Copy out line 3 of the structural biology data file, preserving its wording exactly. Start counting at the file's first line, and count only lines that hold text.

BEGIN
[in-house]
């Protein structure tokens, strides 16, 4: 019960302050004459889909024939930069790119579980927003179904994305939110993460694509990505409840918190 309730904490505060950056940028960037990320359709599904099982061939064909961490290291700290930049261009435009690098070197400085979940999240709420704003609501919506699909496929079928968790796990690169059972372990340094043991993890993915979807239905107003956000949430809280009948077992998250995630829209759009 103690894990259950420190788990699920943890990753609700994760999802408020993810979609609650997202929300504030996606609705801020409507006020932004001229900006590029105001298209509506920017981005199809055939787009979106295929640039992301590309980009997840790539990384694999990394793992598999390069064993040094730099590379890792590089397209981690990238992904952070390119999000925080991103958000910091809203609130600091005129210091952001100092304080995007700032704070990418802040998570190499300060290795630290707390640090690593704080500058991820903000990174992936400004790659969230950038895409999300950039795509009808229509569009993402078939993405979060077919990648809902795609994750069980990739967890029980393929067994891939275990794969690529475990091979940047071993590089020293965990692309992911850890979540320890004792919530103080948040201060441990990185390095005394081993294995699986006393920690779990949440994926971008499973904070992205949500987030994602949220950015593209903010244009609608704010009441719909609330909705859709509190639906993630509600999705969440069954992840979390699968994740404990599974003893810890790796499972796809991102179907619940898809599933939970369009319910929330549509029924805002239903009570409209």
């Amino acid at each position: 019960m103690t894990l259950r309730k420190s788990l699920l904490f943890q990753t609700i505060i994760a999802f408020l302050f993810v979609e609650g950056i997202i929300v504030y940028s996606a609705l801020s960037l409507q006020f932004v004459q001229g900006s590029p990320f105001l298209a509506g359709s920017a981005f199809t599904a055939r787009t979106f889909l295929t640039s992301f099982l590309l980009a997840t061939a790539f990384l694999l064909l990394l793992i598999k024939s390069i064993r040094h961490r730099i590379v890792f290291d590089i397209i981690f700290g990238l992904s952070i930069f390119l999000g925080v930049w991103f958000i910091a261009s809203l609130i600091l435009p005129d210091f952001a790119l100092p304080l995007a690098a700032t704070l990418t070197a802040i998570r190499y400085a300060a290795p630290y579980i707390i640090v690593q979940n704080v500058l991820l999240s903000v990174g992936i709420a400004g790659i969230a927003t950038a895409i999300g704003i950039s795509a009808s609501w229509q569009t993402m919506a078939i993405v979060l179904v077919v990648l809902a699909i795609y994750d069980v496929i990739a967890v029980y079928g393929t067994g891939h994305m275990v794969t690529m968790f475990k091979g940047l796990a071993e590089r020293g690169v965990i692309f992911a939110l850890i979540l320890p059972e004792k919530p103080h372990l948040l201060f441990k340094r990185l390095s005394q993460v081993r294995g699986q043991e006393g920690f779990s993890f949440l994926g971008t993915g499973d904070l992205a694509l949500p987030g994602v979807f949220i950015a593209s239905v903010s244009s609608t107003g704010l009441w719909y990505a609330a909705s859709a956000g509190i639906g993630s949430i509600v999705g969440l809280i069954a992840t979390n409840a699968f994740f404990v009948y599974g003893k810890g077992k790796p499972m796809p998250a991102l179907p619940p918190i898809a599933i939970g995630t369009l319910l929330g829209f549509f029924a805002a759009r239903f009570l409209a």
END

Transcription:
């Amino acid at each position: 019960m103690t894990l259950r309730k420190s788990l699920l904490f943890q990753t609700i505060i994760a999802f408020l302050f993810v979609e609650g950056i997202i929300v504030y940028s996606a609705l801020s960037l409507q006020f932004v004459q001229g900006s590029p990320f105001l298209a509506g359709s920017a981005f199809t599904a055939r787009t979106f889909l295929t640039s992301f099982l590309l980009a997840t061939a790539f990384l694999l064909l990394l793992i598999k024939s390069i064993r040094h961490r730099i590379v890792f290291d590089i397209i981690f700290g990238l992904s952070i930069f390119l999000g925080v930049w991103f958000i910091a261009s809203l609130i600091l435009p005129d210091f952001a790119l100092p304080l995007a690098a700032t704070l990418t070197a802040i998570r190499y400085a300060a290795p630290y579980i707390i640090v690593q979940n704080v500058l991820l999240s903000v990174g992936i709420a400004g790659i969230a927003t950038a895409i999300g704003i950039s795509a009808s609501w229509q569009t993402m919506a078939i993405v979060l179904v077919v990648l809902a699909i795609y994750d069980v496929i990739a967890v029980y079928g393929t067994g891939h994305m275990v794969t690529m968790f475990k091979g940047l796990a071993e590089r020293g690169v965990i692309f992911a939110l850890i979540l320890p059972e004792k919530p103080h372990l948040l201060f441990k340094r990185l390095s005394q993460v081993r294995g699986q043991e006393g920690f779990s993890f949440l994926g971008t993915g499973d904070l992205a694509l949500p987030g994602v979807f949220i950015a593209s239905v903010s244009s609608t107003g704010l009441w719909y990505a609330a909705s859709a956000g509190i639906g993630s949430i509600v999705g969440l809280i069954a992840t979390n409840a699968f994740f404990v009948y599974g003893k810890g077992k790796p499972m796809p998250a991102l179907p619940p918190i898809a599933i939970g995630t369009l319910l929330g829209f549509f029924a805002a759009r239903f009570l409209a």